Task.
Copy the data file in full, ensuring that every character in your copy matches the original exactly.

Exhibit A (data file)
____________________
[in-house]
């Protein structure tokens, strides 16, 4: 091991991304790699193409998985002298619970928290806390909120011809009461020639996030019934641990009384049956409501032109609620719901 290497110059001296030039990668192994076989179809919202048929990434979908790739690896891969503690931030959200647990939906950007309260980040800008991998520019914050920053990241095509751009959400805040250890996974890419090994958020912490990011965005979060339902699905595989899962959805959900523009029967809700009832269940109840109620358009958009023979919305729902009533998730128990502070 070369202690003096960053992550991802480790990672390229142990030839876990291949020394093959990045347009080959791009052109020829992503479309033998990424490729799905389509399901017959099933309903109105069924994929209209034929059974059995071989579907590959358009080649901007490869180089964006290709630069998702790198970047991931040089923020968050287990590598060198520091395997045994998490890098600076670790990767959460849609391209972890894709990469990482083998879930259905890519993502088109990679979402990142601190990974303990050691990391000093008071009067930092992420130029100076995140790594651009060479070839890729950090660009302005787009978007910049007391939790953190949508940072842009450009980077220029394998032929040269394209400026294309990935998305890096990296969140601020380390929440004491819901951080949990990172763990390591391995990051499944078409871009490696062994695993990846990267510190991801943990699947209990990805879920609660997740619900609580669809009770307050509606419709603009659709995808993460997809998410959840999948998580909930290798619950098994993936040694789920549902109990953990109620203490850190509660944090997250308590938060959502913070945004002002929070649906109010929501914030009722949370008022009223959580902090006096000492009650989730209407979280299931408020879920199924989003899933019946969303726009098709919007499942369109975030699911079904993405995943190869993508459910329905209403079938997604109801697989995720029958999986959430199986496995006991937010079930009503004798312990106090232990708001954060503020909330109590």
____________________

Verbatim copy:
[in-house]
């Protein structure tokens, strides 16, 4: 091991991304790699193409998985002298619970928290806390909120011809009461020639996030019934641990009384049956409501032109609620719901 290497110059001296030039990668192994076989179809919202048929990434979908790739690896891969503690931030959200647990939906950007309260980040800008991998520019914050920053990241095509751009959400805040250890996974890419090994958020912490990011965005979060339902699905595989899962959805959900523009029967809700009832269940109840109620358009958009023979919305729902009533998730128990502070 070369202690003096960053992550991802480790990672390229142990030839876990291949020394093959990045347009080959791009052109020829992503479309033998990424490729799905389509399901017959099933309903109105069924994929209209034929059974059995071989579907590959358009080649901007490869180089964006290709630069998702790198970047991931040089923020968050287990590598060198520091395997045994998490890098600076670790990767959460849609391209972890894709990469990482083998879930259905890519993502088109990679979402990142601190990974303990050691990391000093008071009067930092992420130029100076995140790594651009060479070839890729950090660009302005787009978007910049007391939790953190949508940072842009450009980077220029394998032929040269394209400026294309990935998305890096990296969140601020380390929440004491819901951080949990990172763990390591391995990051499944078409871009490696062994695993990846990267510190991801943990699947209990990805879920609660997740619900609580669809009770307050509606419709603009659709995808993460997809998410959840999948998580909930290798619950098994993936040694789920549902109990953990109620203490850190509660944090997250308590938060959502913070945004002002929070649906109010929501914030009722949370008022009223959580902090006096000492009650989730209407979280299931408020879920199924989003899933019946969303726009098709919007499942369109975030699911079904993405995943190869993508459910329905209403079938997604109801697989995720029958999986959430199986496995006991937010079930009503004798312990106090232990708001954060503020909330109590």